Karl Loves His Work

Popular Czech actor Rudolf Hruskinsky is the demonic central character in Juraj Herz’s The Cremator (1969).

One of my favorite movements of the 20th century in cinema was the emergence of the Czech New Wave. Out of this creative period, which lasted from roughly 1962 through 1970, the film world was introduced to such innovative filmmakers as Milos Forman (Loves of a Blonde, 1964), Ivan Passer (Intimate Lighting, 1965), Jiri Menzel (Closely Watched Trains, 1966), Vera Chytilova (Daisies, 1966) and Jan Nemec (A Report on the Party and the Guests, 1966). In recent years, other Czech directors have been reappraised and elevated in stature thanks to the proliferation of DVD and Blu-ray restorations of such movies as The Sun in a Net (1961) by Stefan Uher, Pavel Juracek’s Case for a Rookie Hangman (1970) and Valerie and Her Week of Wonders from Jaromil Jires (1970). We can now add to that list The Cremator (1969), Juraj Herz’s macabre fable, which is finally being recognized as one of the key films from the Czech New Wave.   Continue reading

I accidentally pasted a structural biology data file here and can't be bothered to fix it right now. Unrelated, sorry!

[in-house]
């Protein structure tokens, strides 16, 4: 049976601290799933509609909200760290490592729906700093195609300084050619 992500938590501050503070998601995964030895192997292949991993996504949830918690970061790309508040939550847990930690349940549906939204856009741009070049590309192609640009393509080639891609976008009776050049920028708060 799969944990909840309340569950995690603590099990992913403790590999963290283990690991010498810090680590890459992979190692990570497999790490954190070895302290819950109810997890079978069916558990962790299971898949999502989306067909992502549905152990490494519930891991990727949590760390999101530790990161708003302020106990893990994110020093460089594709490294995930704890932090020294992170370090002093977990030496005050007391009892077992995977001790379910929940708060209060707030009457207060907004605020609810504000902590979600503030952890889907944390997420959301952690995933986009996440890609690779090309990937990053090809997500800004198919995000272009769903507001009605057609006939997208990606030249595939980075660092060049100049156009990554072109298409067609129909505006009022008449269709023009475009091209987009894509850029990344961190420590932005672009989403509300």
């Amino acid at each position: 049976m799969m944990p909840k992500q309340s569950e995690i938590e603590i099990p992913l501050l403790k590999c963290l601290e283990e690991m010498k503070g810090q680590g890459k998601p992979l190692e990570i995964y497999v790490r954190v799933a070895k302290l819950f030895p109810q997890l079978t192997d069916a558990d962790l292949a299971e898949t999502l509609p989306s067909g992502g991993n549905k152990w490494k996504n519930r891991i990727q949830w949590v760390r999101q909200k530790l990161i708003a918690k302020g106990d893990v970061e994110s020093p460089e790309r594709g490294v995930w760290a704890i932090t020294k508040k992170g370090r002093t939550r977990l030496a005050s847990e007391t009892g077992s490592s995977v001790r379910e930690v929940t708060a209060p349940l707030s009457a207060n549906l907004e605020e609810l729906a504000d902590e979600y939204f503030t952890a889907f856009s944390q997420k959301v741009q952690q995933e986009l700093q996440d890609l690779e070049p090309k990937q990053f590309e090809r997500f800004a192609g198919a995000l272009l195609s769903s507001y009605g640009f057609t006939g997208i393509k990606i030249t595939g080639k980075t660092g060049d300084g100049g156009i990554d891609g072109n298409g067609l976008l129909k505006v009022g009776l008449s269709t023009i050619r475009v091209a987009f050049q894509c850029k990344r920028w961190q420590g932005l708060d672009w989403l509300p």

Dining in the Buff

The idea of a nude restaurant where the clientele and wait staff are composed of various members of Andy Warhol’s Factory crowd such as Taylor Mead and Viva wearing little more than skimpy black briefs may not sound like the most appetizing destination for dining. Yet, as a film, The Nude Restaurant (1967) is a lively, frequently hilarious and occasionally despairing communiqué from the underground for those who have always avoided or dismissed the experimental cinema of Andy Warhol as something boring and interminable based on seeing snippets of 1963’s Sleep (a 321 minute static camera study of John Giorno asleep in bed) or 1964’s Empire (a 485 minute single shot portrait of the Empire State Building from dusk until approximately 3 am) or just reading about them.  Continue reading

Commies at the Greasy Spoon Diner

The Psychotronic Video Guide calls it “One of the oddest movies of the fifties,” Leonard Maltin’s Movie Guide deems it a “trash classic,” and any movie buff who has ever seen it will probably concur that Shack Out on 101 (1955) is easily the nuttiest B-movie to emerge in the Cold War era when paranoia over communist infiltration provided Hollywood with a new type of villain.   Continue reading